Workers and the Economy (Revision 2)
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Delivery Mode: Individualized study online
Area of Study: Social Science
Prerequisite: None. A 200-level ECON course is recommended.
Precluded Course: ECON 330 is a cross-listed course—a course listed under two different disciplines—LBST 330. ECON 330 cannot be taken for credit if credit has already been obtained for LBST 330.
ECON 330 has a Challenge for Credit option.
Economic issues, such as unemployment, inequality, prosperity, and crises, permeate all facets of life. They fill news reports, employers’ statements, and even popular culture. At the same time, economics—the scientific endeavour of explaining such issues—is often considered impenetrable. This course shows that it does not have to be that way. It portrays economies from around the world and sketches their developments over time. It introduces labour and business views of the economy and their respective policy implications. Finally, it deals with the question of whether workers, rather than being employed by private or public enterprises, could manage their workplaces on their own behalves. News sources and songs, which broaden the perspective on workers and the economy beyond scholarly work, complement the textbooks for this course.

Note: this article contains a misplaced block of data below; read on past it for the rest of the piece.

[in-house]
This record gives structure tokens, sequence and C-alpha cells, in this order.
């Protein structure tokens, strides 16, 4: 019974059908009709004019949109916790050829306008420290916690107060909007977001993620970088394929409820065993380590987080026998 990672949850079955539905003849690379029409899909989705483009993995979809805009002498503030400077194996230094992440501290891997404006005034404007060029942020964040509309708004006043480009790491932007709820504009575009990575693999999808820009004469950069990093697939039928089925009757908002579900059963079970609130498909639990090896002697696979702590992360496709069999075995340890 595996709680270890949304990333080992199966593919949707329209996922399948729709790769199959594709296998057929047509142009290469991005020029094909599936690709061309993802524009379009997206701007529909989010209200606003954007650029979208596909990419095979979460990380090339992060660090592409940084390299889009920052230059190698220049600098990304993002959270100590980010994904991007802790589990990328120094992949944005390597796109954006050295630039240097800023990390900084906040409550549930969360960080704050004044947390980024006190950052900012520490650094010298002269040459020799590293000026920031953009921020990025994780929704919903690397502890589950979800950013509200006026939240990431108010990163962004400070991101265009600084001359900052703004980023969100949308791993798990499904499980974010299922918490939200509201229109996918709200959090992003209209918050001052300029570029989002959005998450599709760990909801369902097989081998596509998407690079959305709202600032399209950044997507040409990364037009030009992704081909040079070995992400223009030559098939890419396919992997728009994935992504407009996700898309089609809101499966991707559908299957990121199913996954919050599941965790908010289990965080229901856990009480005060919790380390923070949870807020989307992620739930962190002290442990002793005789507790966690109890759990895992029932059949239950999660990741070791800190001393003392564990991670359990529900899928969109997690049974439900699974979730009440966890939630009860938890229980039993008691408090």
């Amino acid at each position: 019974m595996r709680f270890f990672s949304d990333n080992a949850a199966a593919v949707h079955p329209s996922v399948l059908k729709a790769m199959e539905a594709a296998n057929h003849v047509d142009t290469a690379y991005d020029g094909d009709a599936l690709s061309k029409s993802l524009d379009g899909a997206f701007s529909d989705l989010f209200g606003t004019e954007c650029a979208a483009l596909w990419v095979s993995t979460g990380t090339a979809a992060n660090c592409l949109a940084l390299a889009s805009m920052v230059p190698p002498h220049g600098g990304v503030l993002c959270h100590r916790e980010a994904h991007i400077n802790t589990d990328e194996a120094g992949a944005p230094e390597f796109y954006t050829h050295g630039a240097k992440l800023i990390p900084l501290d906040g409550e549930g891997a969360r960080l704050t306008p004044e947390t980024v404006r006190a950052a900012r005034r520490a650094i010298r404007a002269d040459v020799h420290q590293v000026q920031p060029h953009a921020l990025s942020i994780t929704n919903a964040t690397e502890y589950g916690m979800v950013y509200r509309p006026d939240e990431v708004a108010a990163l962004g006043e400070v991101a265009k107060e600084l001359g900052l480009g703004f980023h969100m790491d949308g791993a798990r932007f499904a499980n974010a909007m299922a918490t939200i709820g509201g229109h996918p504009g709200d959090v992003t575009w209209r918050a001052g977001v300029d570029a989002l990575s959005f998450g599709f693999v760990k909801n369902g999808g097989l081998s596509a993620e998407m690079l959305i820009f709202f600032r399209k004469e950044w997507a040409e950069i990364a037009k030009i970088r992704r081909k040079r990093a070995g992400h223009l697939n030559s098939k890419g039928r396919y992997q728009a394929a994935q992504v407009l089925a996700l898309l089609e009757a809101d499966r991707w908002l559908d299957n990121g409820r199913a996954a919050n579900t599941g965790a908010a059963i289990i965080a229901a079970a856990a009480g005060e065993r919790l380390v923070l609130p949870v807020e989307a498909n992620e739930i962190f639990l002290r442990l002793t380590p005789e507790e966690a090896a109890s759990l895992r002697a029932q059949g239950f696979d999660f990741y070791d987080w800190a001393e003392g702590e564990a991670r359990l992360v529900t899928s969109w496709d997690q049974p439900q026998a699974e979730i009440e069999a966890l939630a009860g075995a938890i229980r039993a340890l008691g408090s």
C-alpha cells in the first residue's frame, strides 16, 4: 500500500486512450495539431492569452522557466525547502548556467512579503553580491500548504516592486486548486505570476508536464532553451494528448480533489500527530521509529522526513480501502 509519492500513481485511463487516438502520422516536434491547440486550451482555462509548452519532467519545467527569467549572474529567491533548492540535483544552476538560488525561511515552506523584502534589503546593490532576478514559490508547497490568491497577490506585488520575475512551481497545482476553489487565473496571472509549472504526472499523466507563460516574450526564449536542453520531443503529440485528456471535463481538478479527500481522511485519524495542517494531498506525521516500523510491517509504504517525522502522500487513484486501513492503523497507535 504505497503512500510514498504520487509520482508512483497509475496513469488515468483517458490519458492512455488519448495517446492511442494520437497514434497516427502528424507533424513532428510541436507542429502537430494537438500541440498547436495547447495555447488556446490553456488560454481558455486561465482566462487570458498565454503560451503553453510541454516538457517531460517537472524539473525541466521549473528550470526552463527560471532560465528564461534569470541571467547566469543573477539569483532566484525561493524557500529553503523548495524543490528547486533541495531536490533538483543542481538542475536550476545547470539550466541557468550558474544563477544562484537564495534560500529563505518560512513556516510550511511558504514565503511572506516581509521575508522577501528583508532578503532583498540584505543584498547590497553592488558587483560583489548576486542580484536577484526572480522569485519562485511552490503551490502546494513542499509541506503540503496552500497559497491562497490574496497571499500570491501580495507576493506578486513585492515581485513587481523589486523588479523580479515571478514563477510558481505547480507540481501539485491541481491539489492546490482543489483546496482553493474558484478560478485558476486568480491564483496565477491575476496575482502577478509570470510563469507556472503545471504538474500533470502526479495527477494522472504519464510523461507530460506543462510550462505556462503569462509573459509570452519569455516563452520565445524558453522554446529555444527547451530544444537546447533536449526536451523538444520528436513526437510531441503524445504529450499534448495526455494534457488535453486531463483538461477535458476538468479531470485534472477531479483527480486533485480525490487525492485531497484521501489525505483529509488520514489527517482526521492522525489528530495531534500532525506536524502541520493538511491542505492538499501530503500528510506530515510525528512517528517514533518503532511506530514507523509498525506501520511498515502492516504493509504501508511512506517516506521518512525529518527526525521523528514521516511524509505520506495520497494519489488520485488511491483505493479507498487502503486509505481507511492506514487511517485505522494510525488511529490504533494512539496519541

- Unit 1: Workers and the Economy
- Unit 2: Inequality
- Unit 3: History
- Unit 4: Theory
- Unit 5: Practice
- Unit 6: Debriefing
To receive credit for ECON 330, you must complete seven course assignments and achieve an overall grade of “D” (50 percent) or better for the entire course. The weighting of assignments is as follows:
|Assign. 1||Assign. 2||Assign. 3||Assign. 4||Assign. 5||Assign. 6||Assign. 7||Total|
To learn more about assignments and examinations, please refer to Athabasca University's online Calendar.
Bowles. P. (2012). Capitalism. Harlow: Pearson Education Limited.
Wolff, R. (2012). Democracy at work: A cure for capitalism. Chicago: Haymarket Books.
Yates, M. D. (2003). Naming the system: Inequality and work in the global economy. New York: Monthly Review Press.
All other course materials are available online.
The Challenge for Credit process allows students to demonstrate that they have acquired a command of the general subject matter, knowledge, intellectual, and/or other skills that would normally be found in a university-level course.
Full information for the Challenge for Credit can be found in the Undergraduate Calendar.
Undergraduate Challenge for Credit Course Registration Form
Athabasca University reserves the right to amend course outlines occasionally and without notice. Courses offered by other delivery methods may vary from their individualized-study counterparts.
Opened in Revision 2, March 8, 2016.
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Updated May 10 2016 by Student & Academic Services